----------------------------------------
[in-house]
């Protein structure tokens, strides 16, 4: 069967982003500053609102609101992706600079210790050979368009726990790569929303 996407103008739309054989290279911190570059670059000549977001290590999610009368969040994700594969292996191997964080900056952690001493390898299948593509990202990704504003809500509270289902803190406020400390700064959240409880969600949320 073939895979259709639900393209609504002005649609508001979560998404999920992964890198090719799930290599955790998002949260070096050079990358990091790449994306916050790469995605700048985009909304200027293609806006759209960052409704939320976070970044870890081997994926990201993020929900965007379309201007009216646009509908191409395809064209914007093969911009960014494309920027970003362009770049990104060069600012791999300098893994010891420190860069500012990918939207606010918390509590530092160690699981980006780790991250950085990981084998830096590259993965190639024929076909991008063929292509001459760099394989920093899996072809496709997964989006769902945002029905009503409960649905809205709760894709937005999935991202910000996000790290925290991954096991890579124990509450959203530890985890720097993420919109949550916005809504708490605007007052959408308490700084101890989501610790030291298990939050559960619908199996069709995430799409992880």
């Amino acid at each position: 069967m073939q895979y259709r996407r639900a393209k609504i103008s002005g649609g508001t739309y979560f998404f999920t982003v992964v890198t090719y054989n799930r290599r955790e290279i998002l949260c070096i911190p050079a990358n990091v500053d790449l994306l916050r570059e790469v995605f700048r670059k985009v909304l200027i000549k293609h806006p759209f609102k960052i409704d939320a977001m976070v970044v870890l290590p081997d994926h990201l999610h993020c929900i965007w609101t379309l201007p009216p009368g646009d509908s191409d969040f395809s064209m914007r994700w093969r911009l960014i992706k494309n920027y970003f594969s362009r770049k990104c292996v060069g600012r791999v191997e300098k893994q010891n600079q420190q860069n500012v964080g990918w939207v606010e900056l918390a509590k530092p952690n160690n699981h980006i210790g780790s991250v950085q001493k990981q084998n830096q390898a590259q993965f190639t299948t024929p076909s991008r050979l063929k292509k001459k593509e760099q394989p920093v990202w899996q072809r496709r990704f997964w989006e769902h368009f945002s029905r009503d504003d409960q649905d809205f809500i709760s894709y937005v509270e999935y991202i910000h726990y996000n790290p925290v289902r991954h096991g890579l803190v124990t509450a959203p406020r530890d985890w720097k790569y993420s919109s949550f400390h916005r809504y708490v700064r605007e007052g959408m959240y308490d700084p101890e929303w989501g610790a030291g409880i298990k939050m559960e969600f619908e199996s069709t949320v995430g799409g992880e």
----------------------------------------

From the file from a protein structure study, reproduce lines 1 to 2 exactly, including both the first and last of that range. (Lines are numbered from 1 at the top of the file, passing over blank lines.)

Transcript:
[in-house]
């Protein structure tokens, strides 16, 4: 069967982003500053609102609101992706600079210790050979368009726990790569929303 996407103008739309054989290279911190570059670059000549977001290590999610009368969040994700594969292996191997964080900056952690001493390898299948593509990202990704504003809500509270289902803190406020400390700064959240409880969600949320 073939895979259709639900393209609504002005649609508001979560998404999920992964890198090719799930290599955790998002949260070096050079990358990091790449994306916050790469995605700048985009909304200027293609806006759209960052409704939320976070970044870890081997994926990201993020929900965007379309201007009216646009509908191409395809064209914007093969911009960014494309920027970003362009770049990104060069600012791999300098893994010891420190860069500012990918939207606010918390509590530092160690699981980006780790991250950085990981084998830096590259993965190639024929076909991008063929292509001459760099394989920093899996072809496709997964989006769902945002029905009503409960649905809205709760894709937005999935991202910000996000790290925290991954096991890579124990509450959203530890985890720097993420919109949550916005809504708490605007007052959408308490700084101890989501610790030291298990939050559960619908199996069709995430799409992880």